ABOUT THE ESOPHAGUS
The esophagus is a tube of mostly muscle fibers that connects the mouth to the stomach; it begins where the throad ends in the neck and is responsible for the one-way delivery of liquids and solids to the stomach. A specialized spinchter at this junction of the throat and esophagus keep food and liquid going one way when swallowing is initiated. These foods and liquids are then propelled down the esophagus by coordinated muscular contractions to the stomach. The esophagus attaches to the stomach at the level of the diaphragm, which is the muscle separating the chest and abdominal cavities. At this junction between the esophagus and stomach there is another sphincter which acts like a one-way valve keeping food and liquids in the stomach, not allowing them to reflux backward into the esophagus. Patients can develop problems with these sphincters, as well as the muscle fibers in the esophagus which require surgery. Cancer can also develop in any part of the esophagus, and surgery is often undertaken for these problems.
SURGICAL PROBLEMS OF THE ESOPHAGUS
Zenker’s Diverticulum is most likely a problem with the upper sphincter located between the throat and the esophagus. Due to pressure abnormalites there is an outpouching of the inner lining of the esophagus. Over time this can grow into large pouches that may hold large amounts of undigested food and water. Typical symptoms include difficulty swallowing, choking, regurgitation and bad breath. Patients may occasionally aspirate the contents of the pouch into the lungs causing pneumonia. When Zenker’s is large and symptomatic they require treatment; the surgical approach needs to address the outpouching and the abnormality in the sphincter mechanism. The outpouching can either be removed, (diverticulectomy), or the pouch can be dissected out, turned upside down and sutured in place (diverticulopexy). The muscle problem is dealt with by dividing all the muscle fibers (myotomy) on the the side of the upper sphincter, which involves the lower throat and upper esophagus.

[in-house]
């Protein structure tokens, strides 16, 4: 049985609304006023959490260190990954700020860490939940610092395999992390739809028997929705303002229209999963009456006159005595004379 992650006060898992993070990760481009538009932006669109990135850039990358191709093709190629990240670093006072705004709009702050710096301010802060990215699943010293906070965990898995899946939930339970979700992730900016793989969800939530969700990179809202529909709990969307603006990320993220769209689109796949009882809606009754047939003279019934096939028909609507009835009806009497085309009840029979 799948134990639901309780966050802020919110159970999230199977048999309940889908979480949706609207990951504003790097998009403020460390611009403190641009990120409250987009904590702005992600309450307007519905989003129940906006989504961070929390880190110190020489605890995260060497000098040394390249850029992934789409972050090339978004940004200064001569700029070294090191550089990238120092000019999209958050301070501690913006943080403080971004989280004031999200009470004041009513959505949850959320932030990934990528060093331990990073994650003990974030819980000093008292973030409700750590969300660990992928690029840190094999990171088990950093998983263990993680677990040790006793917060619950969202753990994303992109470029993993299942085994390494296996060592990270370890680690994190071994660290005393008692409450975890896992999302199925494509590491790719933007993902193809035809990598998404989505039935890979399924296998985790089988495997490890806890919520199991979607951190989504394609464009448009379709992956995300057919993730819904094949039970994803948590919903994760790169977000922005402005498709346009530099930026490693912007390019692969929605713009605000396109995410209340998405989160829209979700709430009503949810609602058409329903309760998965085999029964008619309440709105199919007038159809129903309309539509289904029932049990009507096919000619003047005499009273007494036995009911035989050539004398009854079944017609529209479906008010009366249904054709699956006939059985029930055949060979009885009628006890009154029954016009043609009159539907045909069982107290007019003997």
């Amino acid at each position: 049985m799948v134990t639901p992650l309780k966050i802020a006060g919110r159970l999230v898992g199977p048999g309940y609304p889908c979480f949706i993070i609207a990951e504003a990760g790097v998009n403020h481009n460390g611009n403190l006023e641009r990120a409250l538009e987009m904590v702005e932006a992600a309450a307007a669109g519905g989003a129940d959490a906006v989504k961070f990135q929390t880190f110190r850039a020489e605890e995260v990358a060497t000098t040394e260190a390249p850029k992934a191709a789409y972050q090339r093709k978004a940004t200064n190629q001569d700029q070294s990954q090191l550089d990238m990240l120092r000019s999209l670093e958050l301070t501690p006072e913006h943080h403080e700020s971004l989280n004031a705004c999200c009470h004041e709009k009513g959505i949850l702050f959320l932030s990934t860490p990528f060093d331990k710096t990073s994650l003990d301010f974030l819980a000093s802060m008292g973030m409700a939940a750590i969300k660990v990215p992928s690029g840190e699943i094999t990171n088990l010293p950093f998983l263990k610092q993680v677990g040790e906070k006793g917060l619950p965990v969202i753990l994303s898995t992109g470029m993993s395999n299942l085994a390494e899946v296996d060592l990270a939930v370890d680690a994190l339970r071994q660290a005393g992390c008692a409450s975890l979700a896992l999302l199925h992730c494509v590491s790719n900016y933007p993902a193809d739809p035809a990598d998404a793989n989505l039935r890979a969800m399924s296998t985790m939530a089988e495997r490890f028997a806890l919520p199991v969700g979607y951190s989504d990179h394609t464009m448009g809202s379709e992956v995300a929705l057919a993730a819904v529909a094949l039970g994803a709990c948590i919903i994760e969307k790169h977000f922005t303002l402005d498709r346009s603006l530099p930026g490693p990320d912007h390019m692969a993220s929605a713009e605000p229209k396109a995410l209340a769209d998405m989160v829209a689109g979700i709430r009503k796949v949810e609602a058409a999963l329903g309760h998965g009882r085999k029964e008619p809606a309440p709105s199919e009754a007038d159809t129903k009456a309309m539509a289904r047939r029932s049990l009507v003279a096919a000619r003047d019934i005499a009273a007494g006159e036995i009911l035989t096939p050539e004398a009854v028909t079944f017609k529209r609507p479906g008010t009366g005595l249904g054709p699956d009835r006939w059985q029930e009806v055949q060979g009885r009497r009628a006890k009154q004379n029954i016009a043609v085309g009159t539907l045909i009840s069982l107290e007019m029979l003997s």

Dysfunction of the lower sphincter between the stomach and esophagus can lead to problems with reflux of stomach contents into the esophagus. The most common symptom of reflux is heartburn, although patients can also have asthma, cough, reflux of food in one’s throat, and even aspiration pneumonia. The refluxed material includes food, liquid, acid and bile which can then damage the lining of the esophagus. With medicine such as proton pump inhibitors, many of the complications of gastroesophageal reflux are avoided and surgery is rarely needed. Severe scarring and bleeding from the irritatition of the refluxed material into the esophagus are rare.
Barrett’s Esophagus is a complication of reflux, where the lining cells of the esophagus are changed, most likely by the irritation. Some of these cells become pre-malignant (dysplastic), and cancer may also develop. With the medicines used to treat reflux, there has been a decrease in patients referred for surgery. However occasionally anti-reflux operations for dysplasia or esophageal removal for cancer are performed.